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Measuring Computational Complexitythe qualitative and quantitative intertwining of algorithm comparison *Marco Benini marco.benini@uninsubria.it Department of Pure Mathematics University of Leeds Federico Gobbo federico.gobbo@univaq.it Dep. of Eng., Comp. Sc. and Maths. Università degli Studi dell’Aquila
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IntroductionGiven P and Q, two computer programs running on the same machine,written in the same language, what does it mean P is faster than Q?The theory of computational complexity wants to answer this kind ofquestions, i.e., when a program uses better some resource of a computingdevice, or when a problem is solvable by an efﬁcient program. 2 of 16
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Decision problemsAs customary, assume that our programs solve decision problems: 〈I , A〉 with I a set of possible inputs, and A ⊆ I; a program, given an input i ∈ I, terminates with a result which is YES when i ∈ A, NO otherwise;Furthermore, we assume that programs do terminate for any input i ∈ I; programs operate on some reasonable machine. 3 of 16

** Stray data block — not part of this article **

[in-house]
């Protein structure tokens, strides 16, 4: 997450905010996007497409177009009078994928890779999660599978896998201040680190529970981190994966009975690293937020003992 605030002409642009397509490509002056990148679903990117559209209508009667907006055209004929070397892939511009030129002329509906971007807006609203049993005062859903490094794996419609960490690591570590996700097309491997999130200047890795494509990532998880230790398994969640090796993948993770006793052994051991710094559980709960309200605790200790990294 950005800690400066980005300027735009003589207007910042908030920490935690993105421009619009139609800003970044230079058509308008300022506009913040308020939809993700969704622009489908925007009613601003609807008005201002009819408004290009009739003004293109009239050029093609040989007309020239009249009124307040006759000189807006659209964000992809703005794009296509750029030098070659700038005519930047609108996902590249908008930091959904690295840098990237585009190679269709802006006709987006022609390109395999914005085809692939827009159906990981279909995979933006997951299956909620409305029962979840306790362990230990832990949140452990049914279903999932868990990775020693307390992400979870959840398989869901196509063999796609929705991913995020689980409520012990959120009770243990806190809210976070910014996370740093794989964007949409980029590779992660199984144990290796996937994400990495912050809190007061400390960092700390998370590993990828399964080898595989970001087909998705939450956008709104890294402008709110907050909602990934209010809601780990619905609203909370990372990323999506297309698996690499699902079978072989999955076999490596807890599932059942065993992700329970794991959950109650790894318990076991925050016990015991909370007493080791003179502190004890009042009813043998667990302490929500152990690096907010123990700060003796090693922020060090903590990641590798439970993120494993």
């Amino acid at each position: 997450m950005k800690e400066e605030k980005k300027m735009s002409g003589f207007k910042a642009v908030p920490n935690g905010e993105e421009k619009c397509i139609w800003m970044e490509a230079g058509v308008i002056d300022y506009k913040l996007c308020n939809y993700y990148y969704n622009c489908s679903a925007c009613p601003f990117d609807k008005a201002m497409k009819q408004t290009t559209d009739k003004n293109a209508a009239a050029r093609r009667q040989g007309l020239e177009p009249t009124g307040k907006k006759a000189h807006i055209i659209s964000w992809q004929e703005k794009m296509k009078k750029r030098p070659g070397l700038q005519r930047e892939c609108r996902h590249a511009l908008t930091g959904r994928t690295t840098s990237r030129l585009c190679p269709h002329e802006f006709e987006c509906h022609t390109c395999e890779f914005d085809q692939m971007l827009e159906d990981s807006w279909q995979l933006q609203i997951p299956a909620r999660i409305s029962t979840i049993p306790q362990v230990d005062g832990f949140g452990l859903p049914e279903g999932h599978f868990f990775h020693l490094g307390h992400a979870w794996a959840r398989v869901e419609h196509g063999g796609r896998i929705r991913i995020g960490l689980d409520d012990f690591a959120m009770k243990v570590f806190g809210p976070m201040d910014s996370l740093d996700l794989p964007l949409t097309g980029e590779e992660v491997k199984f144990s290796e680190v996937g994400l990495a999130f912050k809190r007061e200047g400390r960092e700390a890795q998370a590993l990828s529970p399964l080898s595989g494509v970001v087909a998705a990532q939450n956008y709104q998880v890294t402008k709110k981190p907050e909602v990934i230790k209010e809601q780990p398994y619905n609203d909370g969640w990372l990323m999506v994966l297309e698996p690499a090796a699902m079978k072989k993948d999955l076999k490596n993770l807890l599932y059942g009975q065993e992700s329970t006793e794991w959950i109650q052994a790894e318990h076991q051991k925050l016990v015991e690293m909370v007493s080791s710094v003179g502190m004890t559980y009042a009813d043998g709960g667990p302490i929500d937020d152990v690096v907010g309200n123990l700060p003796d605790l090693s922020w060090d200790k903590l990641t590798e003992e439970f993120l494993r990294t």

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Time as stepsInstead of measuring time by seconds, minutes, hours, we measure time asthe number of elementary instructions a program performs in itscomputation. This is an abstraction over the technology of the machine, as it reduces time to what is observable in the language the programs are written in; From an engineering point of view, this abstraction is reasonable, as elementary instructions execute in similar times;This is a new level of abstraction (LoA, [Floridi (2008)]): internally coherent; the level of observation is clear; designer + machine: time as steps; programmer + machine: time as seconds. 4 of 16
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ComplexityThe complexity of a program is a function C : I → N, mapping each inputinto the number of steps needed to obtain an answer.We compare two programs by comparing their complexities.We classify a problem by means of the best program which solves it. Good idea, bad implementation! Complexities are not uniform; Paradoxes—if interested in one result you have to calculate it before choosing the calculator! 5 of 16